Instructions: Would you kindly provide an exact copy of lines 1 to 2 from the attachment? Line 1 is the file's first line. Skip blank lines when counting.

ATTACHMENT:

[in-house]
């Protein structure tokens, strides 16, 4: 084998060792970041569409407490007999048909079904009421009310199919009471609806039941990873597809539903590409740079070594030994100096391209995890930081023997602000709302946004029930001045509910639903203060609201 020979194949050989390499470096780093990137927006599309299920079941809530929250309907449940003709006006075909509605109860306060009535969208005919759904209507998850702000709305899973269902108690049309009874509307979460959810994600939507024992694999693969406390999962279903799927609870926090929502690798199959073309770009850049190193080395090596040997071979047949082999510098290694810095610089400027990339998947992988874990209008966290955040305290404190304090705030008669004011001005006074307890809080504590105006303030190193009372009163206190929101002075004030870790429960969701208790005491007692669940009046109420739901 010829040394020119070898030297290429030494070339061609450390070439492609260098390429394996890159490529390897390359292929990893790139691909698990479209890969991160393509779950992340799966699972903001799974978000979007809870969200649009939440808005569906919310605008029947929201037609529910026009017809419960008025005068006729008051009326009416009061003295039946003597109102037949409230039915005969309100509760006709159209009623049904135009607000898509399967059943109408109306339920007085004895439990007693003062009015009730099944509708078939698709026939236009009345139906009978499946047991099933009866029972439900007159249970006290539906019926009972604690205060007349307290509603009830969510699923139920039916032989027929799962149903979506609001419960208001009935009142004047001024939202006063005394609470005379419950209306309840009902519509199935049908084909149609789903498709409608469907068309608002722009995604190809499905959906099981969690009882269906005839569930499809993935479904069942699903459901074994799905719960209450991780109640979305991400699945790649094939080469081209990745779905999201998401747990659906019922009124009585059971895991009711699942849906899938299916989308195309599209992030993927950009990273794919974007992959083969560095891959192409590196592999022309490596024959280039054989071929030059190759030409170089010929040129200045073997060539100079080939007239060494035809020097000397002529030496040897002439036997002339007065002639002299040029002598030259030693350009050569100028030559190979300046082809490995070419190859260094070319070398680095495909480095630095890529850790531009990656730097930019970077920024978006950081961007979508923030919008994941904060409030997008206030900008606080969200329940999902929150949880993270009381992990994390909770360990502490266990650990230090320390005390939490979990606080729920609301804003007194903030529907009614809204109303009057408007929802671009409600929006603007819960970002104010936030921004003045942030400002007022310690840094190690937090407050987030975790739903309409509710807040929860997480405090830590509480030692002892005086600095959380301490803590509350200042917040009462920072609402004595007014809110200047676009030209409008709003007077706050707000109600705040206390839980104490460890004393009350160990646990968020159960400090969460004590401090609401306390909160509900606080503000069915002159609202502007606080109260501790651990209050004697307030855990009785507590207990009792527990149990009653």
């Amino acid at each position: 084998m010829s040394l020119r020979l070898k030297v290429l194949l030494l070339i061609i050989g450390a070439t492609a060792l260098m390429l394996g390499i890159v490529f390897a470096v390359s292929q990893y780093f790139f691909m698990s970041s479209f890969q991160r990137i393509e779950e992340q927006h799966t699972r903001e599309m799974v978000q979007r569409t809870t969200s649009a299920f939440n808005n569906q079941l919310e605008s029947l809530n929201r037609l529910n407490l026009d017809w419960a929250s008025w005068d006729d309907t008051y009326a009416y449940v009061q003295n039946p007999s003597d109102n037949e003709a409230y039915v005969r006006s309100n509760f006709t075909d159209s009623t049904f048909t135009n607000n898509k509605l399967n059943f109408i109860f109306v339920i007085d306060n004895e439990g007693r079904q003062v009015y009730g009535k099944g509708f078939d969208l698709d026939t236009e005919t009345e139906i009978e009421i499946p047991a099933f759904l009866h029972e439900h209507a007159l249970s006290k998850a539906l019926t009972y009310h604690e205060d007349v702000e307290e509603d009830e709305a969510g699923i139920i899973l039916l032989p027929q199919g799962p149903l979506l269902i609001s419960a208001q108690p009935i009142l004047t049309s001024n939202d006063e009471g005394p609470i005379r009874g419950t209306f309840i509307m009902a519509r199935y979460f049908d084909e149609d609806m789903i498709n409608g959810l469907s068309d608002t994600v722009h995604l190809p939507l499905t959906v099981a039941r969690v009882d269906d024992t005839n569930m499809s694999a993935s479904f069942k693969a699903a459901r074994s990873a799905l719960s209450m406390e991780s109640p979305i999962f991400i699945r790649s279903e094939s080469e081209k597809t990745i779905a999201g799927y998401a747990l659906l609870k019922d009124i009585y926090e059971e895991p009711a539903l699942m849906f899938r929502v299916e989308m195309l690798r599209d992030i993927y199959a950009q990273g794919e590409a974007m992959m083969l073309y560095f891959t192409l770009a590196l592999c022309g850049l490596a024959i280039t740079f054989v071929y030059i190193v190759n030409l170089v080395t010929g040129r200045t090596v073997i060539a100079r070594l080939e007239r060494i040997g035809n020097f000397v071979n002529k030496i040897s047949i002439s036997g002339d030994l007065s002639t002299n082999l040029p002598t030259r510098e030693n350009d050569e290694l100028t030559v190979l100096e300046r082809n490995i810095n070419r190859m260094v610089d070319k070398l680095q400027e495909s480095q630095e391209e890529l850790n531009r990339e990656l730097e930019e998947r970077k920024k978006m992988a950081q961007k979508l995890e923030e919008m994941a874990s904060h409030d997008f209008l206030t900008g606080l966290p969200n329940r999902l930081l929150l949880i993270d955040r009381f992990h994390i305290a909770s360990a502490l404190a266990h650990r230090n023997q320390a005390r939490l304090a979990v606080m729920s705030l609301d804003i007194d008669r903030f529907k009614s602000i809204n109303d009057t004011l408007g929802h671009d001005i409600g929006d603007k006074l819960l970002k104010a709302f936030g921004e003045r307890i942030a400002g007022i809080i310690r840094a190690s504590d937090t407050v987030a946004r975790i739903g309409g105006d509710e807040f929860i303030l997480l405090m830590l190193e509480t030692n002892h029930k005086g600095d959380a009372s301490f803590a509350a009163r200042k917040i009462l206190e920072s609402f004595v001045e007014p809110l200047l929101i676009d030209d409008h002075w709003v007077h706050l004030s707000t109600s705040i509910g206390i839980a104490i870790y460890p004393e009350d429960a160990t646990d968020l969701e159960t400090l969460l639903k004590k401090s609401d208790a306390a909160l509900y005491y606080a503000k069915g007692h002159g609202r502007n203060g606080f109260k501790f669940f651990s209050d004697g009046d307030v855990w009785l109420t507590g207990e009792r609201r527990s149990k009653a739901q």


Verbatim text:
[in-house]
């Protein structure tokens, strides 16, 4: 084998060792970041569409407490007999048909079904009421009310199919009471609806039941990873597809539903590409740079070594030994100096391209995890930081023997602000709302946004029930001045509910639903203060609201 020979194949050989390499470096780093990137927006599309299920079941809530929250309907449940003709006006075909509605109860306060009535969208005919759904209507998850702000709305899973269902108690049309009874509307979460959810994600939507024992694999693969406390999962279903799927609870926090929502690798199959073309770009850049190193080395090596040997071979047949082999510098290694810095610089400027990339998947992988874990209008966290955040305290404190304090705030008669004011001005006074307890809080504590105006303030190193009372009163206190929101002075004030870790429960969701208790005491007692669940009046109420739901 010829040394020119070898030297290429030494070339061609450390070439492609260098390429394996890159490529390897390359292929990893790139691909698990479209890969991160393509779950992340799966699972903001799974978000979007809870969200649009939440808005569906919310605008029947929201037609529910026009017809419960008025005068006729008051009326009416009061003295039946003597109102037949409230039915005969309100509760006709159209009623049904135009607000898509399967059943109408109306339920007085004895439990007693003062009015009730099944509708078939698709026939236009009345139906009978499946047991099933009866029972439900007159249970006290539906019926009972604690205060007349307290509603009830969510699923139920039916032989027929799962149903979506609001419960208001009935009142004047001024939202006063005394609470005379419950209306309840009902519509199935049908084909149609789903498709409608469907068309608002722009995604190809499905959906099981969690009882269906005839569930499809993935479904069942699903459901074994799905719960209450991780109640979305991400699945790649094939080469081209990745779905999201998401747990659906019922009124009585059971895991009711699942849906899938299916989308195309599209992030993927950009990273794919974007992959083969560095891959192409590196592999022309490596024959280039054989071929030059190759030409170089010929040129200045073997060539100079080939007239060494035809020097000397002529030496040897002439036997002339007065002639002299040029002598030259030693350009050569100028030559190979300046082809490995070419190859260094070319070398680095495909480095630095890529850790531009990656730097930019970077920024978006950081961007979508923030919008994941904060409030997008206030900008606080969200329940999902929150949880993270009381992990994390909770360990502490266990650990230090320390005390939490979990606080729920609301804003007194903030529907009614809204109303009057408007929802671009409600929006603007819960970002104010936030921004003045942030400002007022310690840094190690937090407050987030975790739903309409509710807040929860997480405090830590509480030692002892005086600095959380301490803590509350200042917040009462920072609402004595007014809110200047676009030209409008709003007077706050707000109600705040206390839980104490460890004393009350160990646990968020159960400090969460004590401090609401306390909160509900606080503000069915002159609202502007606080109260501790651990209050004697307030855990009785507590207990009792527990149990009653």